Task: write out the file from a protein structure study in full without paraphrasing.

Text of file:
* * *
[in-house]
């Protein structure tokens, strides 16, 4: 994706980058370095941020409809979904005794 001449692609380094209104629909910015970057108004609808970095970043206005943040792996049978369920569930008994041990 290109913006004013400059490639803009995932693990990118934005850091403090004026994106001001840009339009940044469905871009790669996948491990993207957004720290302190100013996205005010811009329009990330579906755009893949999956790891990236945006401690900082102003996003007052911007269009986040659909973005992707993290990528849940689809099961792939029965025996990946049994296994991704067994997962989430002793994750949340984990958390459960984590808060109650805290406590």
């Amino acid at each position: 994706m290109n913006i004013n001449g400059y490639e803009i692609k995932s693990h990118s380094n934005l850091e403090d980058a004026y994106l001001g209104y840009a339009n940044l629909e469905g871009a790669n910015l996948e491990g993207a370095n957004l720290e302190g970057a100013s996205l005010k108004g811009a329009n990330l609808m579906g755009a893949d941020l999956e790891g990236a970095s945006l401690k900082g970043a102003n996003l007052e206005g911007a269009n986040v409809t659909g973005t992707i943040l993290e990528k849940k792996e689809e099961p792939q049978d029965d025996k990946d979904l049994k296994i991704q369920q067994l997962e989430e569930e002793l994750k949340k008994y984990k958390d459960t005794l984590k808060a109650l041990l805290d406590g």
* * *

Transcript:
[in-house]
């Protein structure tokens, strides 16, 4: 994706980058370095941020409809979904005794 001449692609380094209104629909910015970057108004609808970095970043206005943040792996049978369920569930008994041990 290109913006004013400059490639803009995932693990990118934005850091403090004026994106001001840009339009940044469905871009790669996948491990993207957004720290302190100013996205005010811009329009990330579906755009893949999956790891990236945006401690900082102003996003007052911007269009986040659909973005992707993290990528849940689809099961792939029965025996990946049994296994991704067994997962989430002793994750949340984990958390459960984590808060109650805290406590």
């Amino acid at each position: 994706m290109n913006i004013n001449g400059y490639e803009i692609k995932s693990h990118s380094n934005l850091e403090d980058a004026y994106l001001g209104y840009a339009n940044l629909e469905g871009a790669n910015l996948e491990g993207a370095n957004l720290e302190g970057a100013s996205l005010k108004g811009a329009n990330l609808m579906g755009a893949d941020l999956e790891g990236a970095s945006l401690k900082g970043a102003n996003l007052e206005g911007a269009n986040v409809t659909g973005t992707i943040l993290e990528k849940k792996e689809e099961p792939q049978d029965d025996k990946d979904l049994k296994i991704q369920q067994l997962e989430e569930e002793l994750k949340k008994y984990k958390d459960t005794l984590k808060a109650l041990l805290d406590g």